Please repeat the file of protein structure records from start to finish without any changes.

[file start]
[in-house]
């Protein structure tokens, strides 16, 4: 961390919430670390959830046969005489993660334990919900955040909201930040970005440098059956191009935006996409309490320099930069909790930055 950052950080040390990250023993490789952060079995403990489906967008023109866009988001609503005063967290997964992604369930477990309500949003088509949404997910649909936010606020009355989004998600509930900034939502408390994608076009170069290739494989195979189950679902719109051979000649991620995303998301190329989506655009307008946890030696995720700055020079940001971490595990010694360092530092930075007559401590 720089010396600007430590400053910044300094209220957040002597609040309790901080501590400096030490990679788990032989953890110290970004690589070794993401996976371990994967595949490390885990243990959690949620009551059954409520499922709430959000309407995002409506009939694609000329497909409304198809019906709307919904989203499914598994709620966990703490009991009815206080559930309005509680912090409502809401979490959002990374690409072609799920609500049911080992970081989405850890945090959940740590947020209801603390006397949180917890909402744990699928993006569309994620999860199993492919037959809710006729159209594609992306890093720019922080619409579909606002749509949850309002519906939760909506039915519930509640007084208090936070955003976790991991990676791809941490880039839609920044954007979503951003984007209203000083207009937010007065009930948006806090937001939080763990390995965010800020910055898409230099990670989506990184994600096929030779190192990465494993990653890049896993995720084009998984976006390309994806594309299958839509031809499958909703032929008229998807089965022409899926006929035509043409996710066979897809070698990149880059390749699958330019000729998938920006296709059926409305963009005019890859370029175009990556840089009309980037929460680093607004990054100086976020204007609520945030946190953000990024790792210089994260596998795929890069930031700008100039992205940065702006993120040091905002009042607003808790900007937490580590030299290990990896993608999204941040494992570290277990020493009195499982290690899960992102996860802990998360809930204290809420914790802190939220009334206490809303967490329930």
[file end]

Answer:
[in-house]
């Protein structure tokens, strides 16, 4: 961390919430670390959830046969005489993660334990919900955040909201930040970005440098059956191009935006996409309490320099930069909790930055 950052950080040390990250023993490789952060079995403990489906967008023109866009988001609503005063967290997964992604369930477990309500949003088509949404997910649909936010606020009355989004998600509930900034939502408390994608076009170069290739494989195979189950679902719109051979000649991620995303998301190329989506655009307008946890030696995720700055020079940001971490595990010694360092530092930075007559401590 720089010396600007430590400053910044300094209220957040002597609040309790901080501590400096030490990679788990032989953890110290970004690589070794993401996976371990994967595949490390885990243990959690949620009551059954409520499922709430959000309407995002409506009939694609000329497909409304198809019906709307919904989203499914598994709620966990703490009991009815206080559930309005509680912090409502809401979490959002990374690409072609799920609500049911080992970081989405850890945090959940740590947020209801603390006397949180917890909402744990699928993006569309994620999860199993492919037959809710006729159209594609992306890093720019922080619409579909606002749509949850309002519906939760909506039915519930509640007084208090936070955003976790991991990676791809941490880039839609920044954007979503951003984007209203000083207009937010007065009930948006806090937001939080763990390995965010800020910055898409230099990670989506990184994600096929030779190192990465494993990653890049896993995720084009998984976006390309994806594309299958839509031809499958909703032929008229998807089965022409899926006929035509043409996710066979897809070698990149880059390749699958330019000729998938920006296709059926409305963009005019890859370029175009990556840089009309980037929460680093607004990054100086976020204007609520945030946190953000990024790792210089994260596998795929890069930031700008100039992205940065702006993120040091905002009042607003808790900007937490580590030299290990990896993608999204941040494992570290277990020493009195499982290690899960992102996860802990998360809930204290809420914790802190939220009334206490809303967490329930």